OK so much for the CJR (mis)treatment of the IBC methodology.

The other numbers in the article are from sample survey estimates.  What information does Bienaimé provide on the methodologies of these surveys?

For the Lancet studies, epidemiologists at Johns Hopkins used cluster sampling to get a random selection of neighborhoods across the country. They then went knocking on doors and asking questions to determine death rates.

There is no information on how the sampling is done, what questions are asked after knocking on doors, how the estimation and uncertainty intervals are done, etc…..  Saying that the methodology is a “cluster survey” is like saying that the programme for a West End theatre tonight will be “a play”.  Critics panning the play can then be dismissed on the grounds that plays are known to be top-quality entertainment.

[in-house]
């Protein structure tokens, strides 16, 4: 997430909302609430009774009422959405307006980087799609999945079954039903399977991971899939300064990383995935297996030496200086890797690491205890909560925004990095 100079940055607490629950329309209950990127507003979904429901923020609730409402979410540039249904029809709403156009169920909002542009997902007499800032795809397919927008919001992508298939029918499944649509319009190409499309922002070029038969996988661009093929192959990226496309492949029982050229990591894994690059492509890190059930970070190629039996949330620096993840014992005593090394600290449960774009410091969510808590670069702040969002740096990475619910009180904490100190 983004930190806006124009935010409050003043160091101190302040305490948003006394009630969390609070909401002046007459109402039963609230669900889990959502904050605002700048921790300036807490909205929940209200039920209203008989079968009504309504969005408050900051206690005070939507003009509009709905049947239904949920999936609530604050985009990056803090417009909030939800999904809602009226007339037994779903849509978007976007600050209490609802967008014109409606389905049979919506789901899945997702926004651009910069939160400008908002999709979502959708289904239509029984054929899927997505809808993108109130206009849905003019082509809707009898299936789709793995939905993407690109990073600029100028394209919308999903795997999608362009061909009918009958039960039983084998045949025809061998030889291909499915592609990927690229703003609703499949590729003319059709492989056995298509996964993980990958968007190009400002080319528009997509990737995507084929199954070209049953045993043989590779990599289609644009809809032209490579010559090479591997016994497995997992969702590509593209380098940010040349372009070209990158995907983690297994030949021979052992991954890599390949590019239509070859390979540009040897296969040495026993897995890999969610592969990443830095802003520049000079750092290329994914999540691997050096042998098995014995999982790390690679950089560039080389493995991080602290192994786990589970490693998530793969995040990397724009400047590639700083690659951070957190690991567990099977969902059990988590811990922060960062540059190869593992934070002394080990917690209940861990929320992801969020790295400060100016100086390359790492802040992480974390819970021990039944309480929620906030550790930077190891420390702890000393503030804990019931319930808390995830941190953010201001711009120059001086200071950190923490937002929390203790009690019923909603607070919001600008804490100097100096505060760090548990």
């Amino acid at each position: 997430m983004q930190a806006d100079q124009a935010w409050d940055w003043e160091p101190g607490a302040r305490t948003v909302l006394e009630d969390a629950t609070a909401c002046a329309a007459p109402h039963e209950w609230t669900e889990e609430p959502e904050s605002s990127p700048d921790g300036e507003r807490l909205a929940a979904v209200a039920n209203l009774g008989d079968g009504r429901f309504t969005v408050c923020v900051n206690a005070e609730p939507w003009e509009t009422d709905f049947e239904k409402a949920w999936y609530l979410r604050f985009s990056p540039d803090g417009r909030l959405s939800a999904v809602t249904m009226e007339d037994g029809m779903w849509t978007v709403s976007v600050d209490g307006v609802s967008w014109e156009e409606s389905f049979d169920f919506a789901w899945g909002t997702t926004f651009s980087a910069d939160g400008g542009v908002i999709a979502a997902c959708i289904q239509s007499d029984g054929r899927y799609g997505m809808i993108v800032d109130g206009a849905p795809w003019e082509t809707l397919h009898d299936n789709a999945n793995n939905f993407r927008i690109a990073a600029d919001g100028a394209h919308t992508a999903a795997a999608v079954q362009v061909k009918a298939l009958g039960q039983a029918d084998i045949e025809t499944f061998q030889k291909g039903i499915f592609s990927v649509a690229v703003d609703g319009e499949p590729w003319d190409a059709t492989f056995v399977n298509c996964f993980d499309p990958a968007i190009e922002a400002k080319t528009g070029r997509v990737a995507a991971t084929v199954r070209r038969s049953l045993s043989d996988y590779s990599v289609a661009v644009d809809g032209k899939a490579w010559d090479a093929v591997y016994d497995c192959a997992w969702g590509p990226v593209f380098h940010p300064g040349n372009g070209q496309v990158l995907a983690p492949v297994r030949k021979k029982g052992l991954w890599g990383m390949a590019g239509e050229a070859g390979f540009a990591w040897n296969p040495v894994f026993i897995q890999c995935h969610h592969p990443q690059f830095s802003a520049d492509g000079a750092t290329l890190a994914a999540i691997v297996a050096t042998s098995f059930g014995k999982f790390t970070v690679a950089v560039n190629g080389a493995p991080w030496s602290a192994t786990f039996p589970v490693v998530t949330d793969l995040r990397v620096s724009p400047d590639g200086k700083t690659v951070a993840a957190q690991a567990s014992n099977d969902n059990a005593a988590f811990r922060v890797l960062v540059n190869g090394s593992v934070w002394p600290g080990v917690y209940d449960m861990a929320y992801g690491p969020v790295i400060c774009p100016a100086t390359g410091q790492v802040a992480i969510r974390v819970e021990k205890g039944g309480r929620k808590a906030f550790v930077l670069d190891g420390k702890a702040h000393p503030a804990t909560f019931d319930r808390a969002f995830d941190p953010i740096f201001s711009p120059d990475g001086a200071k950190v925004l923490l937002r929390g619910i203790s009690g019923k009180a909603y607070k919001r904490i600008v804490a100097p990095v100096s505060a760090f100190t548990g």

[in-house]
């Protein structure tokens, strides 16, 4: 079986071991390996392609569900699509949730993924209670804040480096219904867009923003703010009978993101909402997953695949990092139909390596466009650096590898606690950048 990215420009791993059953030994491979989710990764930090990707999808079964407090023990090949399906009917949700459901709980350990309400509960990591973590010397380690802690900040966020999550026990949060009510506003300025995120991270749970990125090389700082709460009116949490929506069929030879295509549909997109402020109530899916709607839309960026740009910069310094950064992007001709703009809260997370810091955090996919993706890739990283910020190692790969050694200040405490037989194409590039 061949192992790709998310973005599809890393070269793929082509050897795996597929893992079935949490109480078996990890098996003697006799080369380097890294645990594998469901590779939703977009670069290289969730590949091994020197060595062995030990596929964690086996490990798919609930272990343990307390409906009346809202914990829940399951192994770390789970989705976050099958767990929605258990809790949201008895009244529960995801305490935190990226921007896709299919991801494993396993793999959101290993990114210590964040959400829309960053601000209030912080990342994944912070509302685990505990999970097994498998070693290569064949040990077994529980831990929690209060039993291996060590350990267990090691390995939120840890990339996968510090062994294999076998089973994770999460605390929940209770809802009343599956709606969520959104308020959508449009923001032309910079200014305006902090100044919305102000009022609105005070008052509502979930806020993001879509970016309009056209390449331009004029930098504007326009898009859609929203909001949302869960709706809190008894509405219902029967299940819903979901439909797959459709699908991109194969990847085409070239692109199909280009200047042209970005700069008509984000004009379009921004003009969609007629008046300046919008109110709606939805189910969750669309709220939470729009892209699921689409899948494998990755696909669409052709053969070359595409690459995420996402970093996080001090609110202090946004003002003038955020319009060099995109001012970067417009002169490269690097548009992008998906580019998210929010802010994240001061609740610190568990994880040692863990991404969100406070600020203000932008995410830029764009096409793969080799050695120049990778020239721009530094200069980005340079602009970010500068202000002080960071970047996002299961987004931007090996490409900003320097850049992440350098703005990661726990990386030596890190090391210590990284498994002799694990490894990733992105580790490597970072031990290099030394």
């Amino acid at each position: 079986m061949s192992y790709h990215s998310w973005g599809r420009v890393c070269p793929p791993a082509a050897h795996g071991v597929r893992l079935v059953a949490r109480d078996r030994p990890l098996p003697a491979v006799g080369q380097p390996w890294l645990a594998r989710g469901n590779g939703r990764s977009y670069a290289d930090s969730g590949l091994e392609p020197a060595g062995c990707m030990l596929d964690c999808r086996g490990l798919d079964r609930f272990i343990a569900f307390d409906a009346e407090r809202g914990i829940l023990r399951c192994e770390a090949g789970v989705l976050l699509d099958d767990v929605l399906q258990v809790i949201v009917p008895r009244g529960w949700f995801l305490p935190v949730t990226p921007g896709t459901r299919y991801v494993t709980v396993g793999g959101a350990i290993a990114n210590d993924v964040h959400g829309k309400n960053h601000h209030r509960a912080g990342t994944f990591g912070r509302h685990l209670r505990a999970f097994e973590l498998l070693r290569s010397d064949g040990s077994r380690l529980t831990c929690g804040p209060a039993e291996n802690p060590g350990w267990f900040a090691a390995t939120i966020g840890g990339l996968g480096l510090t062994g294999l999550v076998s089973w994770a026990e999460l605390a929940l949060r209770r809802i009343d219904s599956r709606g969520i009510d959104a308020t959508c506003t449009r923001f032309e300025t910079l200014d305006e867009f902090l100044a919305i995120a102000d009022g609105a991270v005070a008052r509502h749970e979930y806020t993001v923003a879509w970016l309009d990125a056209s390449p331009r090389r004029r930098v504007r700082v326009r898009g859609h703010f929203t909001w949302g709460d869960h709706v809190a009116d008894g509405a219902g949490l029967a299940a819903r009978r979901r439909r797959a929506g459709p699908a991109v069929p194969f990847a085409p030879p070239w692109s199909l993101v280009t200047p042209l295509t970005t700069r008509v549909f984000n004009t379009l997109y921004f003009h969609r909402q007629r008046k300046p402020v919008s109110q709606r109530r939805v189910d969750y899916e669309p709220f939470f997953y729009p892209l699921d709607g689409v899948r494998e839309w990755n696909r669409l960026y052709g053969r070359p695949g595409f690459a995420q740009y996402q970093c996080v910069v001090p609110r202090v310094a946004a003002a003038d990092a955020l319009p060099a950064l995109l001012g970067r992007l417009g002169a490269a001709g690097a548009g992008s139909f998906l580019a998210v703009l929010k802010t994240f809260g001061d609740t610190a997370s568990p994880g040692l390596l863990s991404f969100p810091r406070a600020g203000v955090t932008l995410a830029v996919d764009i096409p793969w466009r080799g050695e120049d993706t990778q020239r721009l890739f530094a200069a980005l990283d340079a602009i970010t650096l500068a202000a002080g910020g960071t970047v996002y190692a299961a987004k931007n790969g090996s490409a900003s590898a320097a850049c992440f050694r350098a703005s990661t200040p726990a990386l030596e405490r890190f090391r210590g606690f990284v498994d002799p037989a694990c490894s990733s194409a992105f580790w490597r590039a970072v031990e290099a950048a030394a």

Then there is a bizarre passage that attempts to explain the idea behind what are known as “excess deaths” (to which we will return in a later post):

Several studies have sought to estimate the hidden impact of the war by comparing death rates measured before and after the conflict. The idea is that whatever difference exists between observed deaths and those representing an increased death rate since the war began can safely be attributed to war’s effects, and labeled as “excess deaths.”

….hmmmm… the surveys compare observed deaths with deaths “representing an increased death rate since that war began”….what?????  So the interesting thing that’s measured are the unobserved deaths?  Does CJR have an English speaking editor on the payroll?

That’s it on methodology.

To summarize, all information on methodology in the the CJR article is either wrong, vacuous or incoherent.